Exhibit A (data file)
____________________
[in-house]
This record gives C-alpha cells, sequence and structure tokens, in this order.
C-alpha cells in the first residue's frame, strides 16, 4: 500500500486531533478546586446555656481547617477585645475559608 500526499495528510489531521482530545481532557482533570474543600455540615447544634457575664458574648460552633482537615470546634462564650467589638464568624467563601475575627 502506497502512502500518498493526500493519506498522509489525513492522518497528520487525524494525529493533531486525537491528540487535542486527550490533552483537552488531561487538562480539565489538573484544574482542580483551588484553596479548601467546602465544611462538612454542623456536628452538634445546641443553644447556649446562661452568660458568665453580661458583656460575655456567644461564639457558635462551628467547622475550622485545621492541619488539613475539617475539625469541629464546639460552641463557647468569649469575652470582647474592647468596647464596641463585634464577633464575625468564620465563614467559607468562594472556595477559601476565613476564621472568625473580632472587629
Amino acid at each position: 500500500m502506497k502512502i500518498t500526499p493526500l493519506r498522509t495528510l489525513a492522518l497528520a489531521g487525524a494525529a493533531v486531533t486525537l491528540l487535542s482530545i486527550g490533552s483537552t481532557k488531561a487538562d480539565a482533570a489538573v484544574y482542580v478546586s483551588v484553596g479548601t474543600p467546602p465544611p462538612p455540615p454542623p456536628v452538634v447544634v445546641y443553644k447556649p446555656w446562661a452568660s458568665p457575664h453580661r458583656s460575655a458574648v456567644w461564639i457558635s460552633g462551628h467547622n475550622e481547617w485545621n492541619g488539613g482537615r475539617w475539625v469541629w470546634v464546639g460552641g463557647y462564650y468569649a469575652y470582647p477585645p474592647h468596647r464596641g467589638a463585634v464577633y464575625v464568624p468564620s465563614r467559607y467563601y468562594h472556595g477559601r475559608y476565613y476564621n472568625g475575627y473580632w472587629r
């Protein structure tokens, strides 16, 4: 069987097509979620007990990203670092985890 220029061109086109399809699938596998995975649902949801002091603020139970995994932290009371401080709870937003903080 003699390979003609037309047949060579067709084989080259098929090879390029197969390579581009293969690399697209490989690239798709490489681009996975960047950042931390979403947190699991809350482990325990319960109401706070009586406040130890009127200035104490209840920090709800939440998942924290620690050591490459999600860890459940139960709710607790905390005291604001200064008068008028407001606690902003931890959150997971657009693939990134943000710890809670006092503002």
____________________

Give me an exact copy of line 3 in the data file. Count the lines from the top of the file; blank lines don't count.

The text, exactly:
C-alpha cells in the first residue's frame, strides 16, 4: 500500500486531533478546586446555656481547617477585645475559608 500526499495528510489531521482530545481532557482533570474543600455540615447544634457575664458574648460552633482537615470546634462564650467589638464568624467563601475575627 502506497502512502500518498493526500493519506498522509489525513492522518497528520487525524494525529493533531486525537491528540487535542486527550490533552483537552488531561487538562480539565489538573484544574482542580483551588484553596479548601467546602465544611462538612454542623456536628452538634445546641443553644447556649446562661452568660458568665453580661458583656460575655456567644461564639457558635462551628467547622475550622485545621492541619488539613475539617475539625469541629464546639460552641463557647468569649469575652470582647474592647468596647464596641463585634464577633464575625468564620465563614467559607468562594472556595477559601476565613476564621472568625473580632472587629